Origin of serene
Examples from the Web for serene
Her Serene Highness also appears to have taken solace in extensive surgical alterations to her body over the past three years.
She describes the events with a serene demeanor and soft but rapid speech.Did the Virgin Mary Warn Rwanda’s Holiest Town of the Genocide?|Nina Strochlic|April 20, 2014|DAILY BEAST
He apologizes to Mike, who is sitting there like a serene Buddha.The 17 Most Iconic Scenes in ‘Breaking Bad’ (VIDEO)|Tricia Romano|September 29, 2013|DAILY BEAST
The beach extends for 10km and is pocketed with serene, uninhabited sections.Nine Amazing Places To Skinny Dip Around The World|Erin Cunningham|September 21, 2013|DAILY BEAST
The mood is serene and polished, juxtaposing hard and soft, technology and craft.
All nature was serene and the profoundest peace held dominion over all the elements.The Black Phalanx|Joseph T. Wilson
Lady Jane raised her eyes, and her look was serene and peaceful.Henry VIII And His Court|Louise Muhlbach
When she came out again there was a grave expression on her serene face.Mrs. Halliburton's Troubles|Mrs. Henry Wood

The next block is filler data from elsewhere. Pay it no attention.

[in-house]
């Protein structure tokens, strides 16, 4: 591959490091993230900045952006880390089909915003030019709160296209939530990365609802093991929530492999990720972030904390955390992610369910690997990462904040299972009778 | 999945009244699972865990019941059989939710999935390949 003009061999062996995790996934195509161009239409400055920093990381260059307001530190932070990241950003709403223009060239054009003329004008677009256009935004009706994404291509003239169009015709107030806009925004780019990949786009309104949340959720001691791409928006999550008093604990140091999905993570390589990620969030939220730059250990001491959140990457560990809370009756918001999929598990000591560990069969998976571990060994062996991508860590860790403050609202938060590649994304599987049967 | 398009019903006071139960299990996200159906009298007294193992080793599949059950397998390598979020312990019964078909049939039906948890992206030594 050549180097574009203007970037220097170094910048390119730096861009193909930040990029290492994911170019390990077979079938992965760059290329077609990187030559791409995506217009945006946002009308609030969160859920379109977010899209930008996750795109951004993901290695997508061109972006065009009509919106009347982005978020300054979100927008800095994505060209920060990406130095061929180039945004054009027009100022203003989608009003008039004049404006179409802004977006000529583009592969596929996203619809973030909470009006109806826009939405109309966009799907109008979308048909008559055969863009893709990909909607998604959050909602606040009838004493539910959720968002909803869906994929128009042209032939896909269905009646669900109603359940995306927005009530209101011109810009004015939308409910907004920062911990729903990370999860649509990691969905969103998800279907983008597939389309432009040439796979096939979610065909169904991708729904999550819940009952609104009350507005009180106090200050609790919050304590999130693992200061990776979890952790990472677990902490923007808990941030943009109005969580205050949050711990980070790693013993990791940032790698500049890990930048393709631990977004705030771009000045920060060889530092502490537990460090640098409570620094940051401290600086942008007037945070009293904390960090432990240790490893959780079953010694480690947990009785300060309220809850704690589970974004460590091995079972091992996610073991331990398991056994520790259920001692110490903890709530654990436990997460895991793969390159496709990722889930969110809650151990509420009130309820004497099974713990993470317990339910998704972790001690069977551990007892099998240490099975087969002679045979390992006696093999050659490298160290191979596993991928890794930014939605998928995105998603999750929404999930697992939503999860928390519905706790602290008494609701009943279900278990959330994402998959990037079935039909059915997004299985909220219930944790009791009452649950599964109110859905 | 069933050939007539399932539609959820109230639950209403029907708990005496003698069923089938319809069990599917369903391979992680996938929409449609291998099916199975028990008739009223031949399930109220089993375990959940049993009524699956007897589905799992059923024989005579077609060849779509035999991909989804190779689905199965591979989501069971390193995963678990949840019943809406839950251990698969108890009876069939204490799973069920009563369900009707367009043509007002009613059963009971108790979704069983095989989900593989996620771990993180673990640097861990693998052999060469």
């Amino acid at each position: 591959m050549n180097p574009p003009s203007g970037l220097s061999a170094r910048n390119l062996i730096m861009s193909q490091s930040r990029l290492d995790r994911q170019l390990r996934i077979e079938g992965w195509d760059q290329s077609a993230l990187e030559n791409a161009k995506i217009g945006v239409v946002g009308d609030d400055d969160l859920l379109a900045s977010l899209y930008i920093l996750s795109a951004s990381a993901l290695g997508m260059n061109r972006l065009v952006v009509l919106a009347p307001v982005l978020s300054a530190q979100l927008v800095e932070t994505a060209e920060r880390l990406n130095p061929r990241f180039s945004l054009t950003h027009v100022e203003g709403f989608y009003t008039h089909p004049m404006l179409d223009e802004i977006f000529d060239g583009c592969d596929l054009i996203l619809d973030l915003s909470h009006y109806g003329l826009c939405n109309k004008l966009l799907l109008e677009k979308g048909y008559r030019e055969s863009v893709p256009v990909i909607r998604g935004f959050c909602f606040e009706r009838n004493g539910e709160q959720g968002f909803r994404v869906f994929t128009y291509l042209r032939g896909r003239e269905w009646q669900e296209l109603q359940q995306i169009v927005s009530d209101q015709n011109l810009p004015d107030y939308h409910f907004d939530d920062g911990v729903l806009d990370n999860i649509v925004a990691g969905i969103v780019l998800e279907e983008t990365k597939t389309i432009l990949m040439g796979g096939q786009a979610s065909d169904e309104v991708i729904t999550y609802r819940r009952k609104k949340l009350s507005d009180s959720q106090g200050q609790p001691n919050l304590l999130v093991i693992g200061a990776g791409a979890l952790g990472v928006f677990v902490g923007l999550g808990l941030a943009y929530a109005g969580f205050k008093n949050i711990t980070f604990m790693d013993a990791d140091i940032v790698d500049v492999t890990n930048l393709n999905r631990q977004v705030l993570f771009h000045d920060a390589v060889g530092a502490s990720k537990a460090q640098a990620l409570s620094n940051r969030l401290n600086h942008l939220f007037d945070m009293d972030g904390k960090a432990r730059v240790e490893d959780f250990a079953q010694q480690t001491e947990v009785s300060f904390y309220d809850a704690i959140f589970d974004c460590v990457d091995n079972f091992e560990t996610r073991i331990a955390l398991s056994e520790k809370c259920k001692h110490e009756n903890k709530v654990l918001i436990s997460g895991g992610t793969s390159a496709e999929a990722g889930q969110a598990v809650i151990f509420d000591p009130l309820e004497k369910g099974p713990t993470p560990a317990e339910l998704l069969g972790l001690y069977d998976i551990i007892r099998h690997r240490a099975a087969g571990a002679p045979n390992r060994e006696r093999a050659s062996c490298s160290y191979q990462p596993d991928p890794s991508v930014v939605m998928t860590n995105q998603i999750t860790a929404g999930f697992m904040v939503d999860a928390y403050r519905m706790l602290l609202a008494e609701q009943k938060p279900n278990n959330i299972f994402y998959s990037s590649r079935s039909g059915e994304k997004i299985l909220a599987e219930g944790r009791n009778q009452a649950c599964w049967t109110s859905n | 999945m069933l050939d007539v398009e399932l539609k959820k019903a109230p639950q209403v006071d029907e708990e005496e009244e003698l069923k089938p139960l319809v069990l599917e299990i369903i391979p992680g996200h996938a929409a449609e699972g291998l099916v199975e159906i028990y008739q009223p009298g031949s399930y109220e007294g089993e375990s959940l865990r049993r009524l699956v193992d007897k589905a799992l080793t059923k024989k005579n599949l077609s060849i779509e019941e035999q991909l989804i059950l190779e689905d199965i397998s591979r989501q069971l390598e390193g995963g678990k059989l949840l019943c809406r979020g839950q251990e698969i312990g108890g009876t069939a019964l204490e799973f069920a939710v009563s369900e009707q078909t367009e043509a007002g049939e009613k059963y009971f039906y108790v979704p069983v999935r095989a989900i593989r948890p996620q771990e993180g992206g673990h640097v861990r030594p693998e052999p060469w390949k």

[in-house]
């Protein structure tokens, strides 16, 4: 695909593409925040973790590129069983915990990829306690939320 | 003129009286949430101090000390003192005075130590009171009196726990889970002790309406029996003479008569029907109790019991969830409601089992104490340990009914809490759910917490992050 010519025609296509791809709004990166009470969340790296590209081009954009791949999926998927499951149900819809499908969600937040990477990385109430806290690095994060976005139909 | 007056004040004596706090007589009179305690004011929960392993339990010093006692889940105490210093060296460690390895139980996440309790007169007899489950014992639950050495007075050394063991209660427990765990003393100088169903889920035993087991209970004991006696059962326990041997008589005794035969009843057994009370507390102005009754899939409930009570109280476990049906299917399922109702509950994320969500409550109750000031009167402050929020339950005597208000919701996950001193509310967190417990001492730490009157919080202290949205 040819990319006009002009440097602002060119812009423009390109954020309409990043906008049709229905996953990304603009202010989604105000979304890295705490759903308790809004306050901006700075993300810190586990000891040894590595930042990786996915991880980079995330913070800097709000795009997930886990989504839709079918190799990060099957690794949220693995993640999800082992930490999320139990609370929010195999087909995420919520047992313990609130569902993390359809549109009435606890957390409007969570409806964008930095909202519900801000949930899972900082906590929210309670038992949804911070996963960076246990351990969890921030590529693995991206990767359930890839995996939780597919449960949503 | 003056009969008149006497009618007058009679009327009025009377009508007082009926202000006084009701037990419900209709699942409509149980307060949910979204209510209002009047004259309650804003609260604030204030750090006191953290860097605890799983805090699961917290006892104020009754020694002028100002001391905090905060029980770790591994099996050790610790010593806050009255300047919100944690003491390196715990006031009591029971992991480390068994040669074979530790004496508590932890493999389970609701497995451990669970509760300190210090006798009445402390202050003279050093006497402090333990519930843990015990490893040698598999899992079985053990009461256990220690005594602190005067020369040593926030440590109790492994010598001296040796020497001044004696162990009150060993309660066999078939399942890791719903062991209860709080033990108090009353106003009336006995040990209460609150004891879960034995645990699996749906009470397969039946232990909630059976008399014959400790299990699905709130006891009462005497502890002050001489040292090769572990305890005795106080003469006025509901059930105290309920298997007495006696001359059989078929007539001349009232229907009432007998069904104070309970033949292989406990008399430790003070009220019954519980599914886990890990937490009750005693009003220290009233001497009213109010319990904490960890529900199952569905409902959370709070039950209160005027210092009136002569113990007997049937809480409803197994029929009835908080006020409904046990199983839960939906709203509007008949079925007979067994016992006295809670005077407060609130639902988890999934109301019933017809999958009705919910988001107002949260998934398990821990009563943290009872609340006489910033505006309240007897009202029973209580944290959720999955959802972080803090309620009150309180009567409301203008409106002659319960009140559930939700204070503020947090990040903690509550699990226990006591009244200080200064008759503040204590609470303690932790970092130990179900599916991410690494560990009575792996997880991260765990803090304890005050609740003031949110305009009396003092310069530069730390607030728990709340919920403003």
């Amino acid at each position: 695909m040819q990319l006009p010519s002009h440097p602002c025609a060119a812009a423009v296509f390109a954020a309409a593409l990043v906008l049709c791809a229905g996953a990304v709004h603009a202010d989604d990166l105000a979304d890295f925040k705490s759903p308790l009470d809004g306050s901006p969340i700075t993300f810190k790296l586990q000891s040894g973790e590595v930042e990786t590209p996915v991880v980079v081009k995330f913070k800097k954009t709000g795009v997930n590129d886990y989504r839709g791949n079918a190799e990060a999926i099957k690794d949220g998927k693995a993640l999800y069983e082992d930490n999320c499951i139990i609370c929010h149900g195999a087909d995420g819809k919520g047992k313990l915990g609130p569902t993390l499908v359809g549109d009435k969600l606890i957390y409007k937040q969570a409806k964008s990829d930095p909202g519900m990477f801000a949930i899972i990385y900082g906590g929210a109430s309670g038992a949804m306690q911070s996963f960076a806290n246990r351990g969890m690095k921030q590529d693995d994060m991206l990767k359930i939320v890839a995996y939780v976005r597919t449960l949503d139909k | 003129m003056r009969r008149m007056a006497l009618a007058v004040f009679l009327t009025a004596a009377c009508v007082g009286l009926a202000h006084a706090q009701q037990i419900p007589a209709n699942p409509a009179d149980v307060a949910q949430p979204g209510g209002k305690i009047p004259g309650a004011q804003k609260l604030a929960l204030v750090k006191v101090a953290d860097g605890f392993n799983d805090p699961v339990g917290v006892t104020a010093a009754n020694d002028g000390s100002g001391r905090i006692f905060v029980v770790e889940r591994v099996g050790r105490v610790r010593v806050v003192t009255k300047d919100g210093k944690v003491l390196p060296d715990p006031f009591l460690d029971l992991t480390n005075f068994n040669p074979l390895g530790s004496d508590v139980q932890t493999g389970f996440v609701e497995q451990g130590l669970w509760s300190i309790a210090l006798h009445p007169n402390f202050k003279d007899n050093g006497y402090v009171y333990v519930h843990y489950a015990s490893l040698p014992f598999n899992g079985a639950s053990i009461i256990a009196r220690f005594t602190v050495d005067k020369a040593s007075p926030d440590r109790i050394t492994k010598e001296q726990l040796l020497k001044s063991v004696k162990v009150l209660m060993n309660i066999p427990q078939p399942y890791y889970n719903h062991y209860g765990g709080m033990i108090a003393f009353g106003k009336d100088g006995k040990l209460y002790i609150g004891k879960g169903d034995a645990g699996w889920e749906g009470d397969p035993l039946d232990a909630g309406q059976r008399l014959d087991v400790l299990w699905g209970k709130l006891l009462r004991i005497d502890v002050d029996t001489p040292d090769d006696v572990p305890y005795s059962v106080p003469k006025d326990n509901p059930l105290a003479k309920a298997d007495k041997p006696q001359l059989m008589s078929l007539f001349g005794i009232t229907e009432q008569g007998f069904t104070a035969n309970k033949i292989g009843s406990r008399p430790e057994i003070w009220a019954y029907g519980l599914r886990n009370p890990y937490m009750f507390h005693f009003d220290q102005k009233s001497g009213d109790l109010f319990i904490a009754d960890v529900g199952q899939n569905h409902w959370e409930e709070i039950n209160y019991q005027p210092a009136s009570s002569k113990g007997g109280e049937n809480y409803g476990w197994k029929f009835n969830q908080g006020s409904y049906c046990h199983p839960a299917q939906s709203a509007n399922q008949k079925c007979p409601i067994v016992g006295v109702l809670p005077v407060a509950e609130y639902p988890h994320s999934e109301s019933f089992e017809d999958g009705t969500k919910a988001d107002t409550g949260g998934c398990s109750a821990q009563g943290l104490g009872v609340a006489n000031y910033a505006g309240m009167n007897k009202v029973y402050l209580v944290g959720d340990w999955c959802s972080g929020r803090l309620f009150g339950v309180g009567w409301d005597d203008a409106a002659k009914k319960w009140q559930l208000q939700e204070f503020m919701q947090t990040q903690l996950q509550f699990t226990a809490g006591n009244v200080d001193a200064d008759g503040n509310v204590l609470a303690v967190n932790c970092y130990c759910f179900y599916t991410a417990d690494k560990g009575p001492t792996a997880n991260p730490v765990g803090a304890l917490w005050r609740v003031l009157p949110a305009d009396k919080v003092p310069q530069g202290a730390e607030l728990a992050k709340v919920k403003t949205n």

Before his serene and all-embracing vision every school appears and disappears in the void.Unicorns|James Huneker
To comfort himself with the sight of her safe and serene, he turned and went out, meaning to go up where she was.The Lookout Man|B. M. Bower
British Dictionary definitions for serene
Word Origin for serene
Word Origin and History for serene
mid-15c., "clear, calm," from Latin serenus "peaceful, calm, clear" (of weather), figuratively "cheerful, glad, tranquil," of uncertain origin; perhaps from a suffixed variant of PIE *ksero- "dry," source of Greek xeros "dry" (see xerasia). In English, applied to persons since 1630s. Related: Serenely.